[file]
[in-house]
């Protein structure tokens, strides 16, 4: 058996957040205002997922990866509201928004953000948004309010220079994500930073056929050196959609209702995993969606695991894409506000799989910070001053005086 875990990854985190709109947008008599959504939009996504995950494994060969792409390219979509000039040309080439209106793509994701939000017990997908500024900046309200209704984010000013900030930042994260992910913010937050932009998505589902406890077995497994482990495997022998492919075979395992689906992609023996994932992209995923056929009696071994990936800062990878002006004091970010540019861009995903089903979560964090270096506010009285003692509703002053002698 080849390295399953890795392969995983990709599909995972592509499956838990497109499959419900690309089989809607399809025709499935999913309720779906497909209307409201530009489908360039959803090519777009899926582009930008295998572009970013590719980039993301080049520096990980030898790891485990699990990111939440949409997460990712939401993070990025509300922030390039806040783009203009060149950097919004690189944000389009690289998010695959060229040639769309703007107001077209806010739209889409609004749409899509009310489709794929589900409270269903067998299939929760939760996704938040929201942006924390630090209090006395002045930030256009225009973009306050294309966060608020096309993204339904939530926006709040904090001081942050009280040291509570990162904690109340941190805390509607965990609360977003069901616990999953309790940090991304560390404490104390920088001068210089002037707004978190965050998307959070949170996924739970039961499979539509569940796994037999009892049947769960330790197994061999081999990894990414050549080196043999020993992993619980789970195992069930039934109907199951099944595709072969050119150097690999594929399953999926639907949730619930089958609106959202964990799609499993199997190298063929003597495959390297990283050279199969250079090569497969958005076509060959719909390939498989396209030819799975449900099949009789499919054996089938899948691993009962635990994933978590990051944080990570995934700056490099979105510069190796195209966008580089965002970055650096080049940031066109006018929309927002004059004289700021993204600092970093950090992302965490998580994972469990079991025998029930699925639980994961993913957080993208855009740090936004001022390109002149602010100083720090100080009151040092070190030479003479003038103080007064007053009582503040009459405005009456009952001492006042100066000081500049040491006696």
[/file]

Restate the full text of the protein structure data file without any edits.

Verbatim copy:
[in-house]
């Protein structure tokens, strides 16, 4: 058996957040205002997922990866509201928004953000948004309010220079994500930073056929050196959609209702995993969606695991894409506000799989910070001053005086 875990990854985190709109947008008599959504939009996504995950494994060969792409390219979509000039040309080439209106793509994701939000017990997908500024900046309200209704984010000013900030930042994260992910913010937050932009998505589902406890077995497994482990495997022998492919075979395992689906992609023996994932992209995923056929009696071994990936800062990878002006004091970010540019861009995903089903979560964090270096506010009285003692509703002053002698 080849390295399953890795392969995983990709599909995972592509499956838990497109499959419900690309089989809607399809025709499935999913309720779906497909209307409201530009489908360039959803090519777009899926582009930008295998572009970013590719980039993301080049520096990980030898790891485990699990990111939440949409997460990712939401993070990025509300922030390039806040783009203009060149950097919004690189944000389009690289998010695959060229040639769309703007107001077209806010739209889409609004749409899509009310489709794929589900409270269903067998299939929760939760996704938040929201942006924390630090209090006395002045930030256009225009973009306050294309966060608020096309993204339904939530926006709040904090001081942050009280040291509570990162904690109340941190805390509607965990609360977003069901616990999953309790940090991304560390404490104390920088001068210089002037707004978190965050998307959070949170996924739970039961499979539509569940796994037999009892049947769960330790197994061999081999990894990414050549080196043999020993992993619980789970195992069930039934109907199951099944595709072969050119150097690999594929399953999926639907949730619930089958609106959202964990799609499993199997190298063929003597495959390297990283050279199969250079090569497969958005076509060959719909390939498989396209030819799975449900099949009789499919054996089938899948691993009962635990994933978590990051944080990570995934700056490099979105510069190796195209966008580089965002970055650096080049940031066109006018929309927002004059004289700021993204600092970093950090992302965490998580994972469990079991025998029930699925639980994961993913957080993208855009740090936004001022390109002149602010100083720090100080009151040092070190030479003479003038103080007064007053009582503040009459405005009456009952001492006042100066000081500049040491006696």